- Animals serve God as a means of punishment, salvation and deliverance: There are many examples in the article, these are but a few: Several of the plagues in Egypt involve animals – the frogs (Exod 8:1–2 [5–6]), the lice (vv12–14 [16–17]), the swarming insects or wild beasts (vv17–20 [21–24]), and the locust (10:4–6 and 12–15). The Lord employs a plague of hornets to subdue the Canaanite nations before the Israelites (Exod 23:28; Deut 7:20; Josh 24:12). Ravens provide Elijah with his twice-daily ration of bread and meat when he takes refuge in Wadi Cherith (1 Kgs 17:6).
- Animals are part of the community that beseech the Lord in their time of distress (Jonah 3).
- Animals are an object of divine mercy – the Lord’s decision to reprieve Nineveh stems also from the presence of “many animals” in that great city.
- Animals play both a literary and theological role: The fish and the worm, which serve as divine agents, form a contrasting analogy with Jonah, the official divine emissary, who eschews his mission, and as such heightens the criticism of the prophet as well as our realization that he cannot escape. They, along with the other animals in the story, teach us that the Lord is deeply involved with His world and has compassion for all of His creatures.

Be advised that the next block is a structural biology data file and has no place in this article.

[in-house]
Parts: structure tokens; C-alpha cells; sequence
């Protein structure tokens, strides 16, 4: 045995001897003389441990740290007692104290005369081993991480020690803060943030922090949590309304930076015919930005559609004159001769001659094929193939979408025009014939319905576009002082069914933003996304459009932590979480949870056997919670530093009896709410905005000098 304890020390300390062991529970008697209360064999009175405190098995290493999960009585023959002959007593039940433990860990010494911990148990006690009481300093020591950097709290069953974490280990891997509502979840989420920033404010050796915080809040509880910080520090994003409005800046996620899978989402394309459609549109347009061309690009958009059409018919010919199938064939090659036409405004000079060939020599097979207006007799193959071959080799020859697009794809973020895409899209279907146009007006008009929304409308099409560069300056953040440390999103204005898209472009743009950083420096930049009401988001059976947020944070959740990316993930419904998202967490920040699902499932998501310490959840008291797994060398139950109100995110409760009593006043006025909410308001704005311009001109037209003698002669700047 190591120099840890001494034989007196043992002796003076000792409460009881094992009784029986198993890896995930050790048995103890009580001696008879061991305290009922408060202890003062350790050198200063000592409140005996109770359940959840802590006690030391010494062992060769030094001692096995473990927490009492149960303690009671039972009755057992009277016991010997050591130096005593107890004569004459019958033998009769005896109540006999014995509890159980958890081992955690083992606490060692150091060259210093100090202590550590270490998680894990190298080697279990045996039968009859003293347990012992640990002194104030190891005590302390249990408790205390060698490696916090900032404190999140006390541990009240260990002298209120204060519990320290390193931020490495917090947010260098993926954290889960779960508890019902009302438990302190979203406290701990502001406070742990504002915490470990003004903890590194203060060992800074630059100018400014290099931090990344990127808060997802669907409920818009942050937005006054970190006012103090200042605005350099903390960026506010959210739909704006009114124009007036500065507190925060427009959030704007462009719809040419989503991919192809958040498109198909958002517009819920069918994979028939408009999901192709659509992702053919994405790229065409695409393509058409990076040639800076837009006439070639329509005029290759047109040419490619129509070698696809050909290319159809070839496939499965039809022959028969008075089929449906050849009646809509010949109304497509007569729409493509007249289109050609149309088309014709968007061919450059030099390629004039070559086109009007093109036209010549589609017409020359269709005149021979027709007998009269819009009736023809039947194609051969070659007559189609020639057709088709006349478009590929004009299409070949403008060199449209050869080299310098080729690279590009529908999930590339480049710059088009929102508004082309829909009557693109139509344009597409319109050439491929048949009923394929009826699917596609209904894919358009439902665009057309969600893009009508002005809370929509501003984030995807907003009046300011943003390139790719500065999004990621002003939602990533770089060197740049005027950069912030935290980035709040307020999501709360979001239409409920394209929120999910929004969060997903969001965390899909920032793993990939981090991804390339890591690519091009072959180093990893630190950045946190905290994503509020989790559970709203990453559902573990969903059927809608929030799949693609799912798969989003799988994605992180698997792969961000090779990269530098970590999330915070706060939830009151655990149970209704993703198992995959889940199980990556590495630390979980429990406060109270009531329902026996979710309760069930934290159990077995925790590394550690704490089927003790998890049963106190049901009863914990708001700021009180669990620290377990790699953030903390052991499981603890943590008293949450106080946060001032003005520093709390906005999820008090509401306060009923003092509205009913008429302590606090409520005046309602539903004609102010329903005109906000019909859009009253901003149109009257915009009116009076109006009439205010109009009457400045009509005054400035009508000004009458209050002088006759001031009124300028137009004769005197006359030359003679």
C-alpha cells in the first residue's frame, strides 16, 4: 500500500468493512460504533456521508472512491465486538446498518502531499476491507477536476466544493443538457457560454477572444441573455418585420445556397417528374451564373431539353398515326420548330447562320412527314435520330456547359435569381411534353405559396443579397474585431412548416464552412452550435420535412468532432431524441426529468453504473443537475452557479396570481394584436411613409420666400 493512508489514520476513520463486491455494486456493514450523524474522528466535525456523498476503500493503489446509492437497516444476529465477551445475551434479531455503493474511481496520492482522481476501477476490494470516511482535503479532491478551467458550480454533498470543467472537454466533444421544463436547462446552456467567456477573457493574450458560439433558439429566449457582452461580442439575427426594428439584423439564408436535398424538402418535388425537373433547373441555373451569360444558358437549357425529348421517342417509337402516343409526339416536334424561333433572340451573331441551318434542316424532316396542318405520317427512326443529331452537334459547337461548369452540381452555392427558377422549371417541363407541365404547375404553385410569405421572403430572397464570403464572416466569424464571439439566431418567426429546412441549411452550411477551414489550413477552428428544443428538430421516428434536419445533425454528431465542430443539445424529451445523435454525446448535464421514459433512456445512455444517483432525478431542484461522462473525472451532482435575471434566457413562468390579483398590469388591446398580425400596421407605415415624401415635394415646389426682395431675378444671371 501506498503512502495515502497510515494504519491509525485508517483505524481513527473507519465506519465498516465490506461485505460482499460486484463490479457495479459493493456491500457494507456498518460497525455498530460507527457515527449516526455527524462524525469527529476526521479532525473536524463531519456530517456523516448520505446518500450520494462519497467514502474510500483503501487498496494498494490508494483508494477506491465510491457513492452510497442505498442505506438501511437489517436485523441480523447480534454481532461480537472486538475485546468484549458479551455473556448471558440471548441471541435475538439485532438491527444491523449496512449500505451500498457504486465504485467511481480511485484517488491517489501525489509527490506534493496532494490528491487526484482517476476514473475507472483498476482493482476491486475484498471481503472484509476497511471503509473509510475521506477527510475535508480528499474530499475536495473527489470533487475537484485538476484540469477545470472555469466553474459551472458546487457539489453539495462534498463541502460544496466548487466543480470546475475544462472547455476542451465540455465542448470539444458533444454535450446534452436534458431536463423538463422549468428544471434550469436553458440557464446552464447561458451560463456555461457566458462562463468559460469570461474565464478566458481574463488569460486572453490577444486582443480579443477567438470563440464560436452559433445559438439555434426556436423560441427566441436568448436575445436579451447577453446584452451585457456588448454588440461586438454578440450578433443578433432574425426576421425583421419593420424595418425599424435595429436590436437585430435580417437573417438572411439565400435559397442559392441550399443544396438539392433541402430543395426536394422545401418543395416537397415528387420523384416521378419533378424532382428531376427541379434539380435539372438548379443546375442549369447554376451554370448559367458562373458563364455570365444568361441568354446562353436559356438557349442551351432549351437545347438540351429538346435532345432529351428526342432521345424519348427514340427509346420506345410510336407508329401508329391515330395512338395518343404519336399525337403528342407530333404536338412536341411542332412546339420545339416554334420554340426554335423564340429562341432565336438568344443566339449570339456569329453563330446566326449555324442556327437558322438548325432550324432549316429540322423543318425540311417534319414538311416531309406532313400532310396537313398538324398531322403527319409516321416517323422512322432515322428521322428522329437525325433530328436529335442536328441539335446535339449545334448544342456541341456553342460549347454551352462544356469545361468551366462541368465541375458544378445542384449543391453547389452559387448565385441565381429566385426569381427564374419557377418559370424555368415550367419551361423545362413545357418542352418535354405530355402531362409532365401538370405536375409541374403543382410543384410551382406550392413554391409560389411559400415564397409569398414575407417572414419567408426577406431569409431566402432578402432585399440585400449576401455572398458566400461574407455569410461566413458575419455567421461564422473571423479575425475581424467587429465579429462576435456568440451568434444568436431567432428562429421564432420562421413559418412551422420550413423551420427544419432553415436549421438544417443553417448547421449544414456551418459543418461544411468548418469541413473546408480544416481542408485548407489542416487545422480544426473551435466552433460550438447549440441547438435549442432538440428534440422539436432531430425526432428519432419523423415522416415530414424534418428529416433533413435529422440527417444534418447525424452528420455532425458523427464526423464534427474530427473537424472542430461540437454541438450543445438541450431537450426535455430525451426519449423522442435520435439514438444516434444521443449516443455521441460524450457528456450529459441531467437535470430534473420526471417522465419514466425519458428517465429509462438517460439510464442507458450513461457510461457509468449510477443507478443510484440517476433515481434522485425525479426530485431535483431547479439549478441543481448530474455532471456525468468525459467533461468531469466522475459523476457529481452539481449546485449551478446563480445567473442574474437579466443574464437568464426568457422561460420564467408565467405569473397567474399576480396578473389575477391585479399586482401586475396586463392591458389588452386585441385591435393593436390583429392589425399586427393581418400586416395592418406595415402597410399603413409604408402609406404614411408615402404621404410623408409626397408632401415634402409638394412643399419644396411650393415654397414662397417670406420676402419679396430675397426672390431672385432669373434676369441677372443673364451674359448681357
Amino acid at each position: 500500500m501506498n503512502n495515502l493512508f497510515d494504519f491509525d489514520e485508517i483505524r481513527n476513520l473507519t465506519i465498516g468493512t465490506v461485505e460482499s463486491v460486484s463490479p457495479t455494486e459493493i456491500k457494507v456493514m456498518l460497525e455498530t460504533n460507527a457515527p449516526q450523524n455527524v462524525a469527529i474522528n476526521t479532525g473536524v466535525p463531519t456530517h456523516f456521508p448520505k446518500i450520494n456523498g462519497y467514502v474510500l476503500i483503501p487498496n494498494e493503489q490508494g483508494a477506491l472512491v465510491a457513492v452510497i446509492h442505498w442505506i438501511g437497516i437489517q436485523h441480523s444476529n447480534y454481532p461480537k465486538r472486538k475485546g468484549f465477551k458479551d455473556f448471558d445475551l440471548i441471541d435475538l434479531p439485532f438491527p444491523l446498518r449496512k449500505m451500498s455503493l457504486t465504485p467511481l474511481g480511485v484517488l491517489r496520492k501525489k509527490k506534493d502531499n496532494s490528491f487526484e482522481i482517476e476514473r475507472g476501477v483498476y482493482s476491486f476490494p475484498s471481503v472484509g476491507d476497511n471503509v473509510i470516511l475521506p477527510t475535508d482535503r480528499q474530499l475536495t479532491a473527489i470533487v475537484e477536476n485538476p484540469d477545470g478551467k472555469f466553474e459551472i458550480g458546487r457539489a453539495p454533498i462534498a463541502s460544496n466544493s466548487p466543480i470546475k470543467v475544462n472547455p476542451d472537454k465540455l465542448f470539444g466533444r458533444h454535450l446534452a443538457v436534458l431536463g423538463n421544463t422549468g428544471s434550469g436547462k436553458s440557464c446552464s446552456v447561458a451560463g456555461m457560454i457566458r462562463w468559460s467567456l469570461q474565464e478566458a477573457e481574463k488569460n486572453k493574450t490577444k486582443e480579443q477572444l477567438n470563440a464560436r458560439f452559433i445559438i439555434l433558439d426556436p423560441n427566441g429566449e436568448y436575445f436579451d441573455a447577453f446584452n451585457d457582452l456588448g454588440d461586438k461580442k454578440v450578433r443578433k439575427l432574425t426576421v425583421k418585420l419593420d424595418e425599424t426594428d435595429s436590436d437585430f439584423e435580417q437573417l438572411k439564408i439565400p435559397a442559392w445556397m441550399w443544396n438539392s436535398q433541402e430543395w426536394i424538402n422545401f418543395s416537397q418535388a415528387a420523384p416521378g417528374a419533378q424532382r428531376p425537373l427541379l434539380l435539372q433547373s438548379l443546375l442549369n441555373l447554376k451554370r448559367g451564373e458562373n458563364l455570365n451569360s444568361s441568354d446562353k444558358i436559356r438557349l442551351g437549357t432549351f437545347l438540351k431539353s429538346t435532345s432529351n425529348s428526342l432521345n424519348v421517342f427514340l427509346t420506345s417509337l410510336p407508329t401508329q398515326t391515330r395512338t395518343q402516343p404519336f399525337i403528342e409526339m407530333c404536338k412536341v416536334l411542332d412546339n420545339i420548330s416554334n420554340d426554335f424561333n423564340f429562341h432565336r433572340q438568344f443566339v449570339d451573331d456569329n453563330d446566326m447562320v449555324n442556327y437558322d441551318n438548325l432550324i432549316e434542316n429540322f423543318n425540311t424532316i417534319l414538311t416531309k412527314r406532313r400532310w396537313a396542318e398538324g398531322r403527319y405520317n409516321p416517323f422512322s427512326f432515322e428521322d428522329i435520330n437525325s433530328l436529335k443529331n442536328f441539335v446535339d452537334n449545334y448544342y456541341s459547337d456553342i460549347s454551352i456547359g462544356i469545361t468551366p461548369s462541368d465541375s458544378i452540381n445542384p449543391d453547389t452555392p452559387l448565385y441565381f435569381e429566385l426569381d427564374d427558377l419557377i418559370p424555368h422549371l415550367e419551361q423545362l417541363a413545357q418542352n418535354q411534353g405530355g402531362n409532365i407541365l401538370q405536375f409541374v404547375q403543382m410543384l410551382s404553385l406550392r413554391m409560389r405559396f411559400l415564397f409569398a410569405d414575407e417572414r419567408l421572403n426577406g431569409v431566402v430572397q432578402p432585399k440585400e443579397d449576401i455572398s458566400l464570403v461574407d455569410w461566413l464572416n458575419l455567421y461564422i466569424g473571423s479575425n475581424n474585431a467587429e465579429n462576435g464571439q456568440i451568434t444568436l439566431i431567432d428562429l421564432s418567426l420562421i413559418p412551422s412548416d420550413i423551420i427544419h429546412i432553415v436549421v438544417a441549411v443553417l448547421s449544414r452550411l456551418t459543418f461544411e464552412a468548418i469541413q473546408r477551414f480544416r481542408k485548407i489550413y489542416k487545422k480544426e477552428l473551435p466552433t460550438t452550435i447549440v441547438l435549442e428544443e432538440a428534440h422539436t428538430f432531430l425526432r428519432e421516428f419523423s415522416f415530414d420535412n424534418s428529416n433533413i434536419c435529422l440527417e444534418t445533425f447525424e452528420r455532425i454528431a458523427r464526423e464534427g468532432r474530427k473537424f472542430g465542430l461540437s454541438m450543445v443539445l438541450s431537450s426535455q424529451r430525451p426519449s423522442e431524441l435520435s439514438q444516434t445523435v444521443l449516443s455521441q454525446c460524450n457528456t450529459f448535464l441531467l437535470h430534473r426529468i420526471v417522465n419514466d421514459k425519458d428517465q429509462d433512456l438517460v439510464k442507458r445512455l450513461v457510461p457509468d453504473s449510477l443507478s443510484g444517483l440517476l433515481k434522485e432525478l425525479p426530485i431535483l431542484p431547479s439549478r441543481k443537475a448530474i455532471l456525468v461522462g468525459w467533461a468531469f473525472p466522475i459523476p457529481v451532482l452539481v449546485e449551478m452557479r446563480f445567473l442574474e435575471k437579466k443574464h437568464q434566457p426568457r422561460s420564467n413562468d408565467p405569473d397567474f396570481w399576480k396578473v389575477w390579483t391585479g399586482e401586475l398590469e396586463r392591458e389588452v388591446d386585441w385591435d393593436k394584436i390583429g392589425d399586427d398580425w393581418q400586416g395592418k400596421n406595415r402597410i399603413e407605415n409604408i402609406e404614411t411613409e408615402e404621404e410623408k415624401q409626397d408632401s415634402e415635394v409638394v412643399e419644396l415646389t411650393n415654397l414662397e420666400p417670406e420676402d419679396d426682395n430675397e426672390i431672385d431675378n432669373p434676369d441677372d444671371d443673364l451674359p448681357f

It may be said that the unrealistic descriptions of animals are intended, in part, to alert readers that the story is fictitious and is to be understood as such. Even if this is true, it does not take away from the messages of this morality play concerning the Lord’s role as God of all creatures – human beings (Israel and the nations) and animals alike.